5 things you need to know about logistics

Spice talks to Peter McRae from Platinum Freight Management about how to save money on importing for events.

Peter Macrae

Spice talks to Peter McRae from Platinum Freight Management about how to save money on importing for events.

While the cost of manufacturing product and displays abroad may sit better with the bottom line for your events, budget and resources can be easily lost in unexpected or unknown importing taxes, fees and logistics.

 1. Know the costs and budget for them
Importing goods into Australia attracts a number of standard fees and taxes before there is even a hiccup. Budget for the cost of goods, overseas customs clearance, freight to Australia (air or sea depending on your timeline), insurance, Australian Customs clearance, duty, GST, DAFF (Department of Agriculture, Fisheries and Forestry) requirements including fumigation, airline terminal fees or sea freight port fees, delivery to your premises. If your supplier has given you a price for the goods and the shipping to Australia, this does not mean that the port/terminal charges in Australia have been included. Port/ terminal charges in Australia are calculated by the kilograms and cubic measurements.

2. Avoid cargo storage charges
Every shipment that arrives into Australia is subject to terminal fees (for air freight shipments) or port charges (for sea freight shipments) if the import gets held up passing through Australian Customs or quarantine which is all too common and can be for something as trivial as incorrect data on paperwork or a long weekend proceeding their arrival. Air terminals generally charge a minimum of $48 to store air freight shipments, while sea freight depots ask up to $200 for the first day alone. So be diligent with all paperwork, have transport for the shipment ready to go on short notice, or engage a broker to pre-clear cargo before it hits our shores and save yourself unchartered expenses that will keep adding up by the day.

3. Look for ways to save
You look for the best deal when buying or manufacturing the stock, down to the last cent, so look to squeeze every cent out of taxes and delivery should be just as important. Pre-clearing to avoid storage fees in Australian ports/ terminals is just one way to save. Others include capitalising on preferential rates of duty according to Free Trade Agreements and other international agreements. This can save thousands. Form a relationship with a transportation service you can trust. Logistics is expensive and time-consuming. Unreliable transportation will also hike up other fees such as storage in figures of up to thousands of dollars. So, the cheapest original quote might not be so when all is accounted for.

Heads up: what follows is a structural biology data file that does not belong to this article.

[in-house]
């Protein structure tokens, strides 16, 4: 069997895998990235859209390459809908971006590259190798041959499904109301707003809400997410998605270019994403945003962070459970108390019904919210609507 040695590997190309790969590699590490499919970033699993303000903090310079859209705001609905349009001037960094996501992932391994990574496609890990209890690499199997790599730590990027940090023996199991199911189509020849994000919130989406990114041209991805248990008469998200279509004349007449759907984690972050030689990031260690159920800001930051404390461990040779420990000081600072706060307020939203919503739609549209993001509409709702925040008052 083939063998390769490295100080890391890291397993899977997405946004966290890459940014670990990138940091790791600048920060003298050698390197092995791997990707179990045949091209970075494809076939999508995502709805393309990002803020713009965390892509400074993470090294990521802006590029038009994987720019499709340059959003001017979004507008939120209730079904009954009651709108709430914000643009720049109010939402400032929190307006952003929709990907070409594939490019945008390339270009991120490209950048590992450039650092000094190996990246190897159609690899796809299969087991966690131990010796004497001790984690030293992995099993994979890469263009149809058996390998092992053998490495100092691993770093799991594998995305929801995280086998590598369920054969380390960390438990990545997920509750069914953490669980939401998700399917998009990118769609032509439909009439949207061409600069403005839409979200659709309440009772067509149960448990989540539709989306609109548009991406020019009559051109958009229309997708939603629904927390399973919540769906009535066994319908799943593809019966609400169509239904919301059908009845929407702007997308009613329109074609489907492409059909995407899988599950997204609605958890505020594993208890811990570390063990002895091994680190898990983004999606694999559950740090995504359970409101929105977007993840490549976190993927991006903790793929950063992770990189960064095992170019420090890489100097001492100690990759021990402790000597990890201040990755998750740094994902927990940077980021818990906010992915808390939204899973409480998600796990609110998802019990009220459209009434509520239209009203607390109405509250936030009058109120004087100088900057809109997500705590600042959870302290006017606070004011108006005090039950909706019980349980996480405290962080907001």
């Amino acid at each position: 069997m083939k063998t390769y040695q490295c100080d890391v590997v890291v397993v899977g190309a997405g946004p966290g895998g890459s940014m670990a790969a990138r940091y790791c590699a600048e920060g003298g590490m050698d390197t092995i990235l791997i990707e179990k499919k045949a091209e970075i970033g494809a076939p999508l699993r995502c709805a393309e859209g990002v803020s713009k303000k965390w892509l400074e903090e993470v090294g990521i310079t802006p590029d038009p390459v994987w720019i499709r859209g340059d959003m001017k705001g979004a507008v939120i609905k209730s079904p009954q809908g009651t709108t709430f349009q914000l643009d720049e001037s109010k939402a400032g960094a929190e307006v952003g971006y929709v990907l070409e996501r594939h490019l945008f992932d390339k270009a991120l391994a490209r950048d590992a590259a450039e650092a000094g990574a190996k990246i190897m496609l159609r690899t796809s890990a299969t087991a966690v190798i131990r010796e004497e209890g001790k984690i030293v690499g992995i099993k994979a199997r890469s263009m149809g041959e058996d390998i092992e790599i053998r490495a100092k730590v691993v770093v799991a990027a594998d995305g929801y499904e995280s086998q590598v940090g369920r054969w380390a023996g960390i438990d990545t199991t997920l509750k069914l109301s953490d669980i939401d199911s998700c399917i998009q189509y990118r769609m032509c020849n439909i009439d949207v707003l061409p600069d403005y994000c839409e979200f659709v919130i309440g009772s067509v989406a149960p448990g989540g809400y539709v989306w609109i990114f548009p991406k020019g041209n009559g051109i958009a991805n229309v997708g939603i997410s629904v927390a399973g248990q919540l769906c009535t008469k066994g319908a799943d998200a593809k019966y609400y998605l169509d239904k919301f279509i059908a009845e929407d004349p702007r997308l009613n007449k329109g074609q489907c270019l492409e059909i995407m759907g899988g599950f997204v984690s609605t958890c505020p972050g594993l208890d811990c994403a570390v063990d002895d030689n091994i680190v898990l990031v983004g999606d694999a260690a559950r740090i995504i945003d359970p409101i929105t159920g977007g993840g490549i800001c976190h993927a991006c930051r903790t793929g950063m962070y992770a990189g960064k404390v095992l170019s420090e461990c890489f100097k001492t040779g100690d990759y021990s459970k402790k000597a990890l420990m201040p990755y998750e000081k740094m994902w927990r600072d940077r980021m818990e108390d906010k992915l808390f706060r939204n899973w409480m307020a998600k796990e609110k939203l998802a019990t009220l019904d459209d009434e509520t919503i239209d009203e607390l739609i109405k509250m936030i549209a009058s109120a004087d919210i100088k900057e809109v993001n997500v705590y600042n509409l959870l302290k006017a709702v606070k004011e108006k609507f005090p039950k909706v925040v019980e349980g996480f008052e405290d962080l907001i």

4. Know Australian border protection requirements
If your shipment contains anything with timber, including furniture, fumigation before entry to Australia is far cheaper and means no unexpected delays on entry. If stock is packed on pallets, crates or packing cases made from timber, DAFF standards must be met. Know the requirements, negotiate them with your supplier and get it in writing from them to avoid dealing with (and paying for) treatment and/or disposal of packaging in Australia.

5. Maintain open communication with overseas suppliers
Engage suppliers you can trust. Check they communicate openly and problem-solve collaboratively with you. Ensure they can meet all Australian importing standards and requirements. Meet with them if you can – Skype or in person if budget permits.   The old adage ‘under-promise and over-deliver’ has never been more important than for events importing. There are so many costs to account for, extra charges to be prepared for and timing issues to react to immediately, that it is critical to build extra time and cost into your budget, and to be precise in your planning and import management. The more imports you do, the more you will learn and the more areas you can find to save.

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